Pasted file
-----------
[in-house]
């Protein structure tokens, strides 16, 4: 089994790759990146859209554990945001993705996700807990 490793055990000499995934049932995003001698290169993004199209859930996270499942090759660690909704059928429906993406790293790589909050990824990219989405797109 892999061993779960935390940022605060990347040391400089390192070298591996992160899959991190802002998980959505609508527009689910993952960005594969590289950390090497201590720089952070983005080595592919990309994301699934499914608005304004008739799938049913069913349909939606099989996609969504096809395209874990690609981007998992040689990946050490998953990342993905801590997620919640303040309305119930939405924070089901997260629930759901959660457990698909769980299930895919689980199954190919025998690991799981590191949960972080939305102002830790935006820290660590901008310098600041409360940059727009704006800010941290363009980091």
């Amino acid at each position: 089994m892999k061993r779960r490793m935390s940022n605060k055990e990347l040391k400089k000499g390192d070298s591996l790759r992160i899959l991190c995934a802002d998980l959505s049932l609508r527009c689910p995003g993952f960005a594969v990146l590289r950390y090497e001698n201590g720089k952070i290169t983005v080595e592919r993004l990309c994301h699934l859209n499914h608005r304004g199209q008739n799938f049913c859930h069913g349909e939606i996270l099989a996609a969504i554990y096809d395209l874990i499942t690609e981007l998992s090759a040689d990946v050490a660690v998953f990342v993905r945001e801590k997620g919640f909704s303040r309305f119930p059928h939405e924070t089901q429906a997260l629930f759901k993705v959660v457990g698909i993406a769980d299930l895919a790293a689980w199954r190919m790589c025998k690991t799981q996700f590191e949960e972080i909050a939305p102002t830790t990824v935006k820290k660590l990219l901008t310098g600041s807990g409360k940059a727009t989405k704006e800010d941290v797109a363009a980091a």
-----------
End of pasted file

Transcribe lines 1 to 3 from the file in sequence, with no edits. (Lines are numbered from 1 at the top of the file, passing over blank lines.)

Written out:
[in-house]
């Protein structure tokens, strides 16, 4: 089994790759990146859209554990945001993705996700807990 490793055990000499995934049932995003001698290169993004199209859930996270499942090759660690909704059928429906993406790293790589909050990824990219989405797109 892999061993779960935390940022605060990347040391400089390192070298591996992160899959991190802002998980959505609508527009689910993952960005594969590289950390090497201590720089952070983005080595592919990309994301699934499914608005304004008739799938049913069913349909939606099989996609969504096809395209874990690609981007998992040689990946050490998953990342993905801590997620919640303040309305119930939405924070089901997260629930759901959660457990698909769980299930895919689980199954190919025998690991799981590191949960972080939305102002830790935006820290660590901008310098600041409360940059727009704006800010941290363009980091």
């Amino acid at each position: 089994m892999k061993r779960r490793m935390s940022n605060k055990e990347l040391k400089k000499g390192d070298s591996l790759r992160i899959l991190c995934a802002d998980l959505s049932l609508r527009c689910p995003g993952f960005a594969v990146l590289r950390y090497e001698n201590g720089k952070i290169t983005v080595e592919r993004l990309c994301h699934l859209n499914h608005r304004g199209q008739n799938f049913c859930h069913g349909e939606i996270l099989a996609a969504i554990y096809d395209l874990i499942t690609e981007l998992s090759a040689d990946v050490a660690v998953f990342v993905r945001e801590k997620g919640f909704s303040r309305f119930p059928h939405e924070t089901q429906a997260l629930f759901k993705v959660v457990g698909i993406a769980d299930l895919a790293a689980w199954r190919m790589c025998k690991t799981q996700f590191e949960e972080i909050a939305p102002t830790t990824v935006k820290k660590l990219l901008t310098g600041s807990g409360k940059a727009t989405k704006e800010d941290v797109a363009a980091a």